How a grasp of business concepts gives designers a boost | by Kati Plian | Jan, 2024


2023 might not sound like a good year for many tech people. With the fear of recession, tech mass layoffs began and grew rapidly from one company to another. It resulted in more than 240,000 jobs lost and continued growing. There has been a big shift from the focus on a growth mindset to another set of thinking, efficiency, profitability, or any measurable metrics to tackle these stubborn market conditions. [1]

Tech professionals, including us UX practitioners, are not immune to this change. In the meantime, a huge wave is coming our way bringing the change in approach from user-first to business-first, and it is going to reshape the landscape of UX design in unprecedented ways, the way we never expected before. Now it is our turn to ask ourselves, is it time for us to tighten our belts and brace ourselves for the unpredictable ride this rollercoaster is about to take us on?

In the ever-changing landscape of 2023, businesses are honing in on product, design, and innovation to ensure measurable returns, and quick growth with less human and time resources. I have always nodded along in agreement with what written by Kate Syuma, former Head of Growth Design at Miro, in her article, From UX to Growth Design: 5 Principles to Multiply Your Value.

“Traditional UX design used to have a more spacious room to envision the best possible future: start with great foundational research, go step by step through double-diamond, ending up with holistic redesign and steady development. I’m afraid we don’t have this luxury in 2023.[2]”, said Kate Syuma

As designers, we are experiencing a decline in our influence within organizations, finding ourselves in an era where user-centric design is unfortunately an afterthought [3]. “The State of UX in 2024” advises us, designers, to embrace learning the business language and connecting the dots between our designs and their impact on business outcomes.

However, embracing business thinking also proves to be a considerable challenge for us, sometimes it even leads to a sense of contradiction and resistance amongst designer fellows. The big question lingers: Can we, as UX folks, navigate and thrive amidst this chaos?, especially when it seems like UX and Business have been perceived as two separate worlds all this time?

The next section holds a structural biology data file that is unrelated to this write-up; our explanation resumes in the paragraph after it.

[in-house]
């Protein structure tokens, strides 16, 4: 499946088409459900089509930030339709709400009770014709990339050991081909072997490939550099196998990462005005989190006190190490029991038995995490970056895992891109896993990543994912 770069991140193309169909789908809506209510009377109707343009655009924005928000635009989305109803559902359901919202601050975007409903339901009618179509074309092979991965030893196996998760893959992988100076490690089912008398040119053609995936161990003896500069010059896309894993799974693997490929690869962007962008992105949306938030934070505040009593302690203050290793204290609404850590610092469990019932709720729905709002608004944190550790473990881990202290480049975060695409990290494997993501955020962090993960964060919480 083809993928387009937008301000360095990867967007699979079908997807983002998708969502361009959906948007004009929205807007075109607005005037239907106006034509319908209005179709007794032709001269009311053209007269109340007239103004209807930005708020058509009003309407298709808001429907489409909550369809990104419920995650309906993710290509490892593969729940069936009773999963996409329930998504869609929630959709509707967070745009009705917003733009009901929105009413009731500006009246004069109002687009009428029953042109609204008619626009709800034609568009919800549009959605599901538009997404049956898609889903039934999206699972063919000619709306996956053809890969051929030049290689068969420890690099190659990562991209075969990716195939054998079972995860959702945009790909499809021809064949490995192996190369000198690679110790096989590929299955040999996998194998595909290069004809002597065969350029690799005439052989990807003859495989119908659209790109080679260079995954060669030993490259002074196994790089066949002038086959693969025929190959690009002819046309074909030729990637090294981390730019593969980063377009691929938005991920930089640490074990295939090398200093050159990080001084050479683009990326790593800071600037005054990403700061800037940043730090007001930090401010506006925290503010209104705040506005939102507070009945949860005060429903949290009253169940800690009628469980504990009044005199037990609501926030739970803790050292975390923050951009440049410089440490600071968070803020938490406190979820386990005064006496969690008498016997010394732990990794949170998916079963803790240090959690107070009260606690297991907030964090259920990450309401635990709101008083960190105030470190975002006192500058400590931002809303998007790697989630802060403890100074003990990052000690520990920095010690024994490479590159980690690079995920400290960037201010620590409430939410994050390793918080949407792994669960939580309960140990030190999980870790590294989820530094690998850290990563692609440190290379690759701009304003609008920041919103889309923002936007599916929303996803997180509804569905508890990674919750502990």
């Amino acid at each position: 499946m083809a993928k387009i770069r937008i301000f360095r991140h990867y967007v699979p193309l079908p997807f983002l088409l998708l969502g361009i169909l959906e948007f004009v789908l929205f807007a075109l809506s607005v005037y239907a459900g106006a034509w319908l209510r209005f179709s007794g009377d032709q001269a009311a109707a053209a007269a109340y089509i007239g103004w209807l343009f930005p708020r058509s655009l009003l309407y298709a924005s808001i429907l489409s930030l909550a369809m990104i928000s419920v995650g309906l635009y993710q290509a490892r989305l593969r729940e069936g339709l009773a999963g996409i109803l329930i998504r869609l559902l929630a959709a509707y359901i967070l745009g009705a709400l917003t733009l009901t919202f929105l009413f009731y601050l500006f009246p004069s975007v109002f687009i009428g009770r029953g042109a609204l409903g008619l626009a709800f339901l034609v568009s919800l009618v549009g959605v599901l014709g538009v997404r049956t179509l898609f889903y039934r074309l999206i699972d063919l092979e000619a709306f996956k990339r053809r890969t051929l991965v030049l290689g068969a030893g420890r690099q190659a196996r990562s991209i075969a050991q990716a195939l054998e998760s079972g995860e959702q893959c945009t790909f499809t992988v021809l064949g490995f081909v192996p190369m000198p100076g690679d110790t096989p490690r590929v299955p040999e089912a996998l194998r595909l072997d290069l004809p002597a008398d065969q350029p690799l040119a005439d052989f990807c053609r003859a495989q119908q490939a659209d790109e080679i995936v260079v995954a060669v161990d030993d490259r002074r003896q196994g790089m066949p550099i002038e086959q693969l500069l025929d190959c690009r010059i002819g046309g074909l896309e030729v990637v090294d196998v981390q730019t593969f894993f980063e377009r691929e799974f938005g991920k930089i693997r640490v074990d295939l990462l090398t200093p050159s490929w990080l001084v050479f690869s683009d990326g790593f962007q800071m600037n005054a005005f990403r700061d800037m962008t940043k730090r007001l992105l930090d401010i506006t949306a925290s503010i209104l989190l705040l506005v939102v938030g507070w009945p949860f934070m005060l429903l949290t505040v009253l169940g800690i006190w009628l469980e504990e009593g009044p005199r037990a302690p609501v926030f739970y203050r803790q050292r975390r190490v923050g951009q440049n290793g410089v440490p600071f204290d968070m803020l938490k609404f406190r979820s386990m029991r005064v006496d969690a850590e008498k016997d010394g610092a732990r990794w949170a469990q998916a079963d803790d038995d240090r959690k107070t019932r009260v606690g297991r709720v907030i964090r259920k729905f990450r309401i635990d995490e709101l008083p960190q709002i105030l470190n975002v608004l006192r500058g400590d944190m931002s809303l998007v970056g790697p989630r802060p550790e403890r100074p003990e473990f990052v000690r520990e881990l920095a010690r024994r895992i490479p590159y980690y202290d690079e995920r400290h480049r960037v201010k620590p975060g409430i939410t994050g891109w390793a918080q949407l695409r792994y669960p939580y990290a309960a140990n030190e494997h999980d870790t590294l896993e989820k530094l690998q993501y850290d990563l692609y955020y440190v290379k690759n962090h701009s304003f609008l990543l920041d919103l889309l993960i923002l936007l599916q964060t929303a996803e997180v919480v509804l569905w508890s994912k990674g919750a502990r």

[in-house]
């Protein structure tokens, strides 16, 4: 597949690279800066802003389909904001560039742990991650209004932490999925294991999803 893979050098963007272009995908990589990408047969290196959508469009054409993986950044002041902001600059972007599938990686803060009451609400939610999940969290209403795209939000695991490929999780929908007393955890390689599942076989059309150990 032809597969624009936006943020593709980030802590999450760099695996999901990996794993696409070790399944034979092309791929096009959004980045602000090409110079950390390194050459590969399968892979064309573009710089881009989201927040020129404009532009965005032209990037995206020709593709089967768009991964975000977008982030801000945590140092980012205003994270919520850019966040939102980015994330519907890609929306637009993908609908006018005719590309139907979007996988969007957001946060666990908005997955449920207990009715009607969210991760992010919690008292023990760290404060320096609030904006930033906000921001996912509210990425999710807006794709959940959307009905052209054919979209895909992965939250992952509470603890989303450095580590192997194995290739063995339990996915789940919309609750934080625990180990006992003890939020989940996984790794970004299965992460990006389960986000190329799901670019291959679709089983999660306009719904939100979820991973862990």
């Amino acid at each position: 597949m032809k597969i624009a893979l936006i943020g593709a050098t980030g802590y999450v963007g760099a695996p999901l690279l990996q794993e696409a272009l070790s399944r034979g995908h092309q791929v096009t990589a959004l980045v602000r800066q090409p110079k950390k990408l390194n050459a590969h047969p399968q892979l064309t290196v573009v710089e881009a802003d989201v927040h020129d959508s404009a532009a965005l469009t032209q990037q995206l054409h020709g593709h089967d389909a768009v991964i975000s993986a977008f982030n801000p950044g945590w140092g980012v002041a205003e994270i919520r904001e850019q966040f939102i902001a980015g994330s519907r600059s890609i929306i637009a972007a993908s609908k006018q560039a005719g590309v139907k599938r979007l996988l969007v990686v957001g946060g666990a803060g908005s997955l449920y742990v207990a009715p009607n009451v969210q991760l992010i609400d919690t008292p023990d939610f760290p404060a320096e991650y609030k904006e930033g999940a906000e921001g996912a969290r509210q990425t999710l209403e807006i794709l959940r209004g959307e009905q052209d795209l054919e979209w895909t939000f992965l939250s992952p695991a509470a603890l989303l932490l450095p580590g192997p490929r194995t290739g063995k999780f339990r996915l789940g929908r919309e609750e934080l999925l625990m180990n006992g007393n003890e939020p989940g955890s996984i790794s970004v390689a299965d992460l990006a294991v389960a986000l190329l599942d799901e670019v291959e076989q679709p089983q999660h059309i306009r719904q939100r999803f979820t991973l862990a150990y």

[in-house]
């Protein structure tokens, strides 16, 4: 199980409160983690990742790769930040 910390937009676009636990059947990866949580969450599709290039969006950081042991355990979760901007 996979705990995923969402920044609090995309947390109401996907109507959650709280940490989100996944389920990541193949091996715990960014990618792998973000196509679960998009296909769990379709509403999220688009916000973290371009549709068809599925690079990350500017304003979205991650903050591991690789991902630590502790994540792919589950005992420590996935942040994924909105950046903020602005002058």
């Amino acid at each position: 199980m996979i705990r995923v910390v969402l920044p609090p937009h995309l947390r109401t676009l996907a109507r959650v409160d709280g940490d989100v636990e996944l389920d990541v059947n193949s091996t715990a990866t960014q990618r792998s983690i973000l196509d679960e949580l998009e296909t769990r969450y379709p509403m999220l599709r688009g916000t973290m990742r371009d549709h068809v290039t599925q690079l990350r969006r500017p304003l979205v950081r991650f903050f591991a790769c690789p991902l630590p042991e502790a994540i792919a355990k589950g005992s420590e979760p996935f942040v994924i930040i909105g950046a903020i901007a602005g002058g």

Design education and community.

I related deeply to Darren Yeo’s story when I read his article. Because whenever we talk about business, there is always this noticeable resistance[4]. During my time in bootcamp, the narrative often painted business as the villain and design as the hero. They portrayed the harsh side of business which is greedily obsessed with money and profits, with designers and their design principles emerging as the saviors, dedicated to solving users’ problems. This stereotype created a bias in us. Now, whenever business-related discussions come up, or you get to meet with those business professionals, the meeting often feels like a clash rather than a friendly collaboration.

The process

the process itself becomes a significant factor contributing to the disconnect. The reality is that much of design work is operational, while strategic numerical aspects often fall under the lap of business and marketing teams. As each team focuses solely on their specific tasks, the bridge between strategy and operation gets severed. Therefore, as a designer, we design what strategy and tactics state to work, and make sure it offers good experiences to users. And that is all. It is not uncommon for designers to appear clueless when asked about the business impact of their designs. The reason lies in the fact that we are seldom involved in strategic considerations right from the start.

Three levels of work in organizations and how the strategy and operation disconnet(Image source: Dennis Hambeukers from his article A new model of the design process [5])
Three levels of work in organizations and how the strategy and operation disconnect (Image source: Dennis Hambeukers from his article A new model of the design process)

While the line between Business and UX design is cut off by both UX education and the working process, it tends to pull us away from the big picture, urging us to focus solely on the user. Due to these contraints, it gradually evolves into a way of working, or a sort of natural steps we seem to follow both willingly and unwillingly.

This is what I am interested in, and eager to understand more, I just get a feeling that, to connect the dots between design and business, we have got to start by figuring out where we are all standing first. Therefore, whenever I meet with fellow designers, I often ask them to do some design challenge. It is a challenge with a set of requirements and constraints under limited time so, it feels a bit more serious and a bit like the real setting of work environment.

I expect to see that pattern, how we react, and tackle the challenge. And, after conducting this sort of challenge with more than 10 designers, that pattern reveals. Here below is an example to illustrate the idea.

The design challenge to investigate designers’ pattern (image source:Koos in Figma community)
The design challenge to investigate designers’ pattern (Designed components by Koos in Figma community)


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